We are currently walking through the Minor Prophets together on Sunday mornings. As a church we encourage our people to respond to what they are learning from God’s Word. Some respond in conversations with others, some respond with questions and further investigation, some write out their thoughts and some express their thoughts in art. Below is a piece of response art on the book of Jonah by TJ Norris. Below the image is his written description.

Although most emphasis is traditionally put upon the story of Jonah and the fish, I personally was impacted by the book’s ending. As Jonah sat outside Nineveh, God provided him a plant to shield him from the intense sun, bringing him comfort for the rest of the hot day. But the next morning, God provided a worm that began chewing on the plant, making it wither so that it was no longer providing any shade. Without even praising God for the shade of the plant in the first place, Jonah felt so entitled to the comforts it provided that he wanted to die when they were taken from him. Contrary to the great remorse he felt over the death of this plant, Jonah showed no concern over the looming demise of city of Ninevah. He instead was filled with angst and anger at the thought of God saving this city full of more than a hundred thousand people.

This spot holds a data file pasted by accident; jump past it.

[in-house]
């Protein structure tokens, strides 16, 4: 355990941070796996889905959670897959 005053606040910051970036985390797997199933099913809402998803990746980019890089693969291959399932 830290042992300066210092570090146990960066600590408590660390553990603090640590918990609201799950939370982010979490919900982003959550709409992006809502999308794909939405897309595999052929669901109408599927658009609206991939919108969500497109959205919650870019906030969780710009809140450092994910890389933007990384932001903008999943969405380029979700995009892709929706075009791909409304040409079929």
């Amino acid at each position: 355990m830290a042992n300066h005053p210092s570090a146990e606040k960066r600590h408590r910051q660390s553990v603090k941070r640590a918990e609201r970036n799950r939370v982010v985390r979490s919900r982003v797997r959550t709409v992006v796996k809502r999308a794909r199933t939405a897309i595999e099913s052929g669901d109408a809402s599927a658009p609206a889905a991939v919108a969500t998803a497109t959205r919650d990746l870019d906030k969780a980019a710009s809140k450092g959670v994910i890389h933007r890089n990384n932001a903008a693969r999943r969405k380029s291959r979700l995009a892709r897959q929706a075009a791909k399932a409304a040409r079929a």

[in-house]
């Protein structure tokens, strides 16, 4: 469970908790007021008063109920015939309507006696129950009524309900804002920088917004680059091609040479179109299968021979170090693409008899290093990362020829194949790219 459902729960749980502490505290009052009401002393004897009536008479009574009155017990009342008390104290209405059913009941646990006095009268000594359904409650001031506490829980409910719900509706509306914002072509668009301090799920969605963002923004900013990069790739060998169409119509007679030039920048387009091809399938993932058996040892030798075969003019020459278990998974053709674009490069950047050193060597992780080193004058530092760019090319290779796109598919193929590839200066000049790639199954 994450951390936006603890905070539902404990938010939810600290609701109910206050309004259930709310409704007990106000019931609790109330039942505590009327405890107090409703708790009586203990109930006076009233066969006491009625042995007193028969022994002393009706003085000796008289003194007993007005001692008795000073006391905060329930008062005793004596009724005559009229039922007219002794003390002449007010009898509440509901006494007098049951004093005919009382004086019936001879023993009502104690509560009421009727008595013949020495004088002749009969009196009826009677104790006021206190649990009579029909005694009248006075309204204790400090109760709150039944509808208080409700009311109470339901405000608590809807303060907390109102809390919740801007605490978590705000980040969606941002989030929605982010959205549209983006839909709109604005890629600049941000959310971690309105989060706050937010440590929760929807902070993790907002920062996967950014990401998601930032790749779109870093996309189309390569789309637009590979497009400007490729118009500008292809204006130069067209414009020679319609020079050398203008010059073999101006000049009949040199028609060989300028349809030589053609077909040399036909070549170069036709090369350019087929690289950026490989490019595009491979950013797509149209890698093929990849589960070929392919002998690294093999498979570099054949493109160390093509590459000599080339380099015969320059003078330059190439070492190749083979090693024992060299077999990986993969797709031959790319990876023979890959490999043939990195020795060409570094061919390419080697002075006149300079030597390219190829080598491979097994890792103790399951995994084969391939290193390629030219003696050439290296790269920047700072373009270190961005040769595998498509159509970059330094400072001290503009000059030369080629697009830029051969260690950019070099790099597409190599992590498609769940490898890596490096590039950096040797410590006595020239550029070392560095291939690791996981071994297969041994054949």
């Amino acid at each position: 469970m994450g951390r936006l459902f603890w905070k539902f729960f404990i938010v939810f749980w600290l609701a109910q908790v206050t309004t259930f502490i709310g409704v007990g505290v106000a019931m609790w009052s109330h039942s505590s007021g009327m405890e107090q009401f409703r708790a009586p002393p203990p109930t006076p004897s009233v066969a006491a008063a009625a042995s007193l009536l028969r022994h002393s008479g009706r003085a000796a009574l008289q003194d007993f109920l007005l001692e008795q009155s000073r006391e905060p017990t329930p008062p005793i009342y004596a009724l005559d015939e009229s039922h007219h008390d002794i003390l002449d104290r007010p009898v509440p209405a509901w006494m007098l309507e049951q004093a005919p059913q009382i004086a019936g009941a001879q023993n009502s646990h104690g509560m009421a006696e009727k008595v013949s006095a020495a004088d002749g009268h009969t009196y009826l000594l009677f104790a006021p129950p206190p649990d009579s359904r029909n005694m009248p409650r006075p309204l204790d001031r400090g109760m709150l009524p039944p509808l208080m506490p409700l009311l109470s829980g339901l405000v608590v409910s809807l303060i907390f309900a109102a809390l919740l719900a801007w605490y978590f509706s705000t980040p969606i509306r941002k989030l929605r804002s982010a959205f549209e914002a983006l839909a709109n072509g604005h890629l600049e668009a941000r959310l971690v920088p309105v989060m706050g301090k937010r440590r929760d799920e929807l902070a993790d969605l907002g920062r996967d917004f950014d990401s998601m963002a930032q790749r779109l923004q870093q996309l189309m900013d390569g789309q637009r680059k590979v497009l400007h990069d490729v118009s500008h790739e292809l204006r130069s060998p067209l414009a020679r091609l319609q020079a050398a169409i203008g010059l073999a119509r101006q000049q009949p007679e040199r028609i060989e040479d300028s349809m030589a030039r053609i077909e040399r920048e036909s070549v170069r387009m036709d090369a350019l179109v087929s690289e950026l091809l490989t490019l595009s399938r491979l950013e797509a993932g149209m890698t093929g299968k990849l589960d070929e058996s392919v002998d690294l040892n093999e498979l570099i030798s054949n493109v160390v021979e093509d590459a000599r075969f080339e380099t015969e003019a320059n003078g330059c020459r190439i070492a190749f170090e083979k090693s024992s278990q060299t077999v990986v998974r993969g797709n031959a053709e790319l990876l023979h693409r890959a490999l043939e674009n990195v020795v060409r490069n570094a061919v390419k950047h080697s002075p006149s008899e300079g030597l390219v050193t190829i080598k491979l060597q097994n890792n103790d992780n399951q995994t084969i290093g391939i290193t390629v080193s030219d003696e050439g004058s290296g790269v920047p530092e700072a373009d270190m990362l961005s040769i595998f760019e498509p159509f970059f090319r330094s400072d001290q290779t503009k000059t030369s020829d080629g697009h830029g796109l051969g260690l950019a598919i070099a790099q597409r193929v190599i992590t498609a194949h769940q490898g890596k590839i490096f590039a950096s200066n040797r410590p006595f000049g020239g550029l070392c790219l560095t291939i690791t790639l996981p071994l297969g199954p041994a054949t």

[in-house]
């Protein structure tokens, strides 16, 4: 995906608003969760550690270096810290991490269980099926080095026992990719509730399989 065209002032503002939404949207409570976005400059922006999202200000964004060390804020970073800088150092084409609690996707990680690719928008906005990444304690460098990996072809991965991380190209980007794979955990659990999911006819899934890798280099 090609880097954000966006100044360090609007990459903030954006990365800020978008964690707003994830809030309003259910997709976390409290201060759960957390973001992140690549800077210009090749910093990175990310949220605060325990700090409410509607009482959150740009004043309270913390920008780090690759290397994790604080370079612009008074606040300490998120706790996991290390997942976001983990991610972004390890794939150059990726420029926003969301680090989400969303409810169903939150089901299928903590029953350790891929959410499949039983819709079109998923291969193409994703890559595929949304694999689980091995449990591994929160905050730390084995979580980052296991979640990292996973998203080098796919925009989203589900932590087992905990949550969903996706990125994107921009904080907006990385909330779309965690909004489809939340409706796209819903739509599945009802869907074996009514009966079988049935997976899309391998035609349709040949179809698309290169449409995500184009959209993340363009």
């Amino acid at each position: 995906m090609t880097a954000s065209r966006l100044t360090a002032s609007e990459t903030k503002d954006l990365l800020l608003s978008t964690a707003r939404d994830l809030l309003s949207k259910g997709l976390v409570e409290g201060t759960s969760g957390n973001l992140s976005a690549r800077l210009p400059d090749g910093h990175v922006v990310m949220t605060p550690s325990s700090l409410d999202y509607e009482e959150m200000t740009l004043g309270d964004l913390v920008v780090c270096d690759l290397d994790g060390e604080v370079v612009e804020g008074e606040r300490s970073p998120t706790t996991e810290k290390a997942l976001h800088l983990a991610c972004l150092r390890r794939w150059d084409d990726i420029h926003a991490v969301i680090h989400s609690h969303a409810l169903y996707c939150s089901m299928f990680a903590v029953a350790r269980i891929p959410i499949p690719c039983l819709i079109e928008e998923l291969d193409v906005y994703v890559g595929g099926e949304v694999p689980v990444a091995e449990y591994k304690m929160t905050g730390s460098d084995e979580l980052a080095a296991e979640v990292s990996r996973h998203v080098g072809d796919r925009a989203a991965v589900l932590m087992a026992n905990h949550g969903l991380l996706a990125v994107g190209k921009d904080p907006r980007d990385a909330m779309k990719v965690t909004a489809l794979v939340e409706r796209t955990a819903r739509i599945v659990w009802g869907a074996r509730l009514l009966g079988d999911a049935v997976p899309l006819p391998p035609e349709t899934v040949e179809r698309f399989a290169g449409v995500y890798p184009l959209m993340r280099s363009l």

So often God provides comforts for us that we easily take for granted without even acknowledging that it was God who gifted them to us in the first place. It’s easy to catch myself feeling entitled to comforts big and small, convincing myself that I earned them and thus deserve them. This passage led me to feelings of conviction about my own entitlement towards the gifts that God graciously provides me and revealing my tendency to easily feel upset over the loss of something insignificant while there are much bigger problems all around me. To me, this whole lesson is wrapped up and summarized by God’s simple question to Jonah at the end of the book that very easily reveals the posture of our hearts: “Is it right for you to be angry about the plant?”
– TJ Norris

Leave a Reply

Your email address will not be published. Required fields are marked *

Type what you see! *